An undercurrent of bemused rage runs through Matt Morillo’s Angry Young Women. From the piece’s opening monologue in which a woman (Devon Pipars) expresses her dismay over the craze for low-rise jeans that reveal the wearer’s thong, to the show’s final sketch in which an actress (also Pipars) attempts to perform her first nude scene, comedy, and commentary intermingle pungently, albeit with mixed results.
Another sketch involves a woman (Angelique Letizia) explaining to her virginal cousin (JessAnn Smith) that, when it comes to sex, women can be just as piggish as men. While this sounds good in theory, when the older woman’s newfound boyfriend (Thomas J. Pilutik) reveals one of his fantasies, she becomes hypocritically prudish.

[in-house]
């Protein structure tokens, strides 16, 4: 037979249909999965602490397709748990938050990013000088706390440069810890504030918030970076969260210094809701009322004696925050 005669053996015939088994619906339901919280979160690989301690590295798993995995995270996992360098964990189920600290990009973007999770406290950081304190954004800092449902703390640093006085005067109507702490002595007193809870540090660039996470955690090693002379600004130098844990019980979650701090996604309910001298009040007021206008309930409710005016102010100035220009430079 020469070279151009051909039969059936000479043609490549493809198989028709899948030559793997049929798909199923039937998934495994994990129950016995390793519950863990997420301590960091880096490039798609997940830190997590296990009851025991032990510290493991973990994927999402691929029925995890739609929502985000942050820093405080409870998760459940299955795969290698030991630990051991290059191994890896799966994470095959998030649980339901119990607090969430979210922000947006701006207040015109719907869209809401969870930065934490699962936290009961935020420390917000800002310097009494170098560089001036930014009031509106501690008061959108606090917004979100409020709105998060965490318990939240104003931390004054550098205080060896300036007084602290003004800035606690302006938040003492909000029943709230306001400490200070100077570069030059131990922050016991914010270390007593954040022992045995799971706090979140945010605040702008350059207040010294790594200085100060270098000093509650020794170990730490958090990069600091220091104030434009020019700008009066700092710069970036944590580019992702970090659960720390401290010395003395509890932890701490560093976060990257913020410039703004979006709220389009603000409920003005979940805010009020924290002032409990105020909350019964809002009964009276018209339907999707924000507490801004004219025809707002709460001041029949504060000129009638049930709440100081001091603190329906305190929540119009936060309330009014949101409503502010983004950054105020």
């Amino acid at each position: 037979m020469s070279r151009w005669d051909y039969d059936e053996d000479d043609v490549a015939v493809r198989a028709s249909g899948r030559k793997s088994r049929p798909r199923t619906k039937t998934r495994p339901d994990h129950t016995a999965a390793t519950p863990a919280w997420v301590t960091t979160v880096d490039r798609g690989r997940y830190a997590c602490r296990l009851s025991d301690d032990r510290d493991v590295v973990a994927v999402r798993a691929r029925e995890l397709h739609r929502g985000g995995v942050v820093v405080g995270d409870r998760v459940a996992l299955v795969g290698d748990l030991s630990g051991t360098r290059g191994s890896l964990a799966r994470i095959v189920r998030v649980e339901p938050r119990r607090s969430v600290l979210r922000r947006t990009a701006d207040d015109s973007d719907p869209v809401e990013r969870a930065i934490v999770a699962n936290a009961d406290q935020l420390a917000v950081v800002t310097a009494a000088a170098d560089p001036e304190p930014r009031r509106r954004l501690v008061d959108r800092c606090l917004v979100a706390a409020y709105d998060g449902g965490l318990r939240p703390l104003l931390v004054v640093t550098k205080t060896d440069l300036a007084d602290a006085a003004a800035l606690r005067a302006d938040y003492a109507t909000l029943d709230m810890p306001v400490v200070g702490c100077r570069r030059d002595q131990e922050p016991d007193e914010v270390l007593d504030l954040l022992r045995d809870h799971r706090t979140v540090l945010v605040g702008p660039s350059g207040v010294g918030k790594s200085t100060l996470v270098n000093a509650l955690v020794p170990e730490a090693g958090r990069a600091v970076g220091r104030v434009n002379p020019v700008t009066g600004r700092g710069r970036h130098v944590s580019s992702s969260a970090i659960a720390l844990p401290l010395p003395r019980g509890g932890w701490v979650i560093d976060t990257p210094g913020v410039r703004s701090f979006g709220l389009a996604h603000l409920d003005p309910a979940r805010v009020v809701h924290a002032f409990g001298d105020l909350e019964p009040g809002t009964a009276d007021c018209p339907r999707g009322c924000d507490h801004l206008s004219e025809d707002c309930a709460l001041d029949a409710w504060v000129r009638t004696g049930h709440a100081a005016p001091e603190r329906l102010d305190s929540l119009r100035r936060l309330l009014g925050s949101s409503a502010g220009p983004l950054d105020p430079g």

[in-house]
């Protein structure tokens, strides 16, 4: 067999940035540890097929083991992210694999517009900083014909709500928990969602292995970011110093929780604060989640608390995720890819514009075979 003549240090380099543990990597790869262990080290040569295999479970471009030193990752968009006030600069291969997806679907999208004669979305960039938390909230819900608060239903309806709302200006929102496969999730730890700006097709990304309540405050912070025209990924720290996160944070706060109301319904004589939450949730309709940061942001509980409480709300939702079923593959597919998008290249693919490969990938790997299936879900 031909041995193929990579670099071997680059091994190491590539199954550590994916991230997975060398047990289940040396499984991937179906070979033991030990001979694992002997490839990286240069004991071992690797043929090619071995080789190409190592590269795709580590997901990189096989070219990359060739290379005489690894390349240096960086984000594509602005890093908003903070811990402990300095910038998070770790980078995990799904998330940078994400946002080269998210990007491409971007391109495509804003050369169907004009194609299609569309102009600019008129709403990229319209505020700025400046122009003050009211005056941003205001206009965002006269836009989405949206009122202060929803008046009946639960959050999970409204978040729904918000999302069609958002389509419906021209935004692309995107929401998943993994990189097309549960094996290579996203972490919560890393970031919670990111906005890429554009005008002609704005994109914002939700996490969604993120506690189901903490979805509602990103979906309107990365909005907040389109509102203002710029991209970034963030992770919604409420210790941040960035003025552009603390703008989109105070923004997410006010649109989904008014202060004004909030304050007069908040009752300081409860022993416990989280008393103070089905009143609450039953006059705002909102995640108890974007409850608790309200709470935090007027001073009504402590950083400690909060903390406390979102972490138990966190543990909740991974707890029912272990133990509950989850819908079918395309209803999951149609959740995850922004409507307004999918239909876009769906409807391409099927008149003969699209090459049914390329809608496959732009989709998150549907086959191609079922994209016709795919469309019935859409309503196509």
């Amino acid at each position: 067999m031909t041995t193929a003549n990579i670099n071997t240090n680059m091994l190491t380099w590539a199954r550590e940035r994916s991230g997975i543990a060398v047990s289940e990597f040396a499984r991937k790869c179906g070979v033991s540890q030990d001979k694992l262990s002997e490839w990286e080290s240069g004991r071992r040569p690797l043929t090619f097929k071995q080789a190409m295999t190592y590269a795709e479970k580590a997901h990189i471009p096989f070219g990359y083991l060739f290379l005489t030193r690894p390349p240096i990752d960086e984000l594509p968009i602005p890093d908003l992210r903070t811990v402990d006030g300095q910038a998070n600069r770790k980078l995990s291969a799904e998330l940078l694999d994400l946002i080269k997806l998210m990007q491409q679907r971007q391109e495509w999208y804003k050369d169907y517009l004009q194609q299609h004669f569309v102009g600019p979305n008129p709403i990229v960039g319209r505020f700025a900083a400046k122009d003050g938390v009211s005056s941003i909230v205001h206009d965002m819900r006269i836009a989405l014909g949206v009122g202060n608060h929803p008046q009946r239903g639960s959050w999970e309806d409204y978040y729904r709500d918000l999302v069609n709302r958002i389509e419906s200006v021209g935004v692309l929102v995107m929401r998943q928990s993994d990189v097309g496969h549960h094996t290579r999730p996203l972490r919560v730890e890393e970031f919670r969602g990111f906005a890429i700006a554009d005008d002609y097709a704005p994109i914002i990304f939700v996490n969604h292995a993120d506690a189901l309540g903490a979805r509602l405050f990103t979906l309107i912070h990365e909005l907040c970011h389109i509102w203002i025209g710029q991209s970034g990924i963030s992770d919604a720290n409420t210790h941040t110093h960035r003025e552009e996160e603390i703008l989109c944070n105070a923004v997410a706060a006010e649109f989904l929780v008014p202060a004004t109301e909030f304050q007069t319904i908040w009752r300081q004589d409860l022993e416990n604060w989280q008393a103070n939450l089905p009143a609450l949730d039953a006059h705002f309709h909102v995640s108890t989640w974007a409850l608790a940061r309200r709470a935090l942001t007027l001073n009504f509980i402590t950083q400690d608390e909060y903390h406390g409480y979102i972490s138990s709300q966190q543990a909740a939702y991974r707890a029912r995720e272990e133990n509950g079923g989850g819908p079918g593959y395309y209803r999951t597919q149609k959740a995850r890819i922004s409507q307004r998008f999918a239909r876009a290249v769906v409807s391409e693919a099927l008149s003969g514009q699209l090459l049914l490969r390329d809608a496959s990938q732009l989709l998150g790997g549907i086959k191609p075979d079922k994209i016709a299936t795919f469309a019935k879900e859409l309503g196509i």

Theatergoers will find some terrific performances in here, particularly from Pilutik, who also plays the average joe caught in the crossfire, and from Smith as the scared virgin, just learning the meaning of “vertical smile.” Unfortunately, Morillo, who also serves as heavy-handed director, has a tendency to overwrite his comedy. As a result, one wearies of each sketch well before its end.
This cannot be said of the show’s second monologue: A woman laments the unfair expectations she has about men, assumptions instilled in her by the behavior of her nearly perfect father. As this monologue (beautifully performed by Letizia) draws to a close, she asks the fathers in the audience to ignore their daughters, so that girls can go out into the world with a true sense of how men behave. It’s comic, sad, a bit angry—and highly satisfying.
This article from the Village Voice Archive was posted on January 2, 2007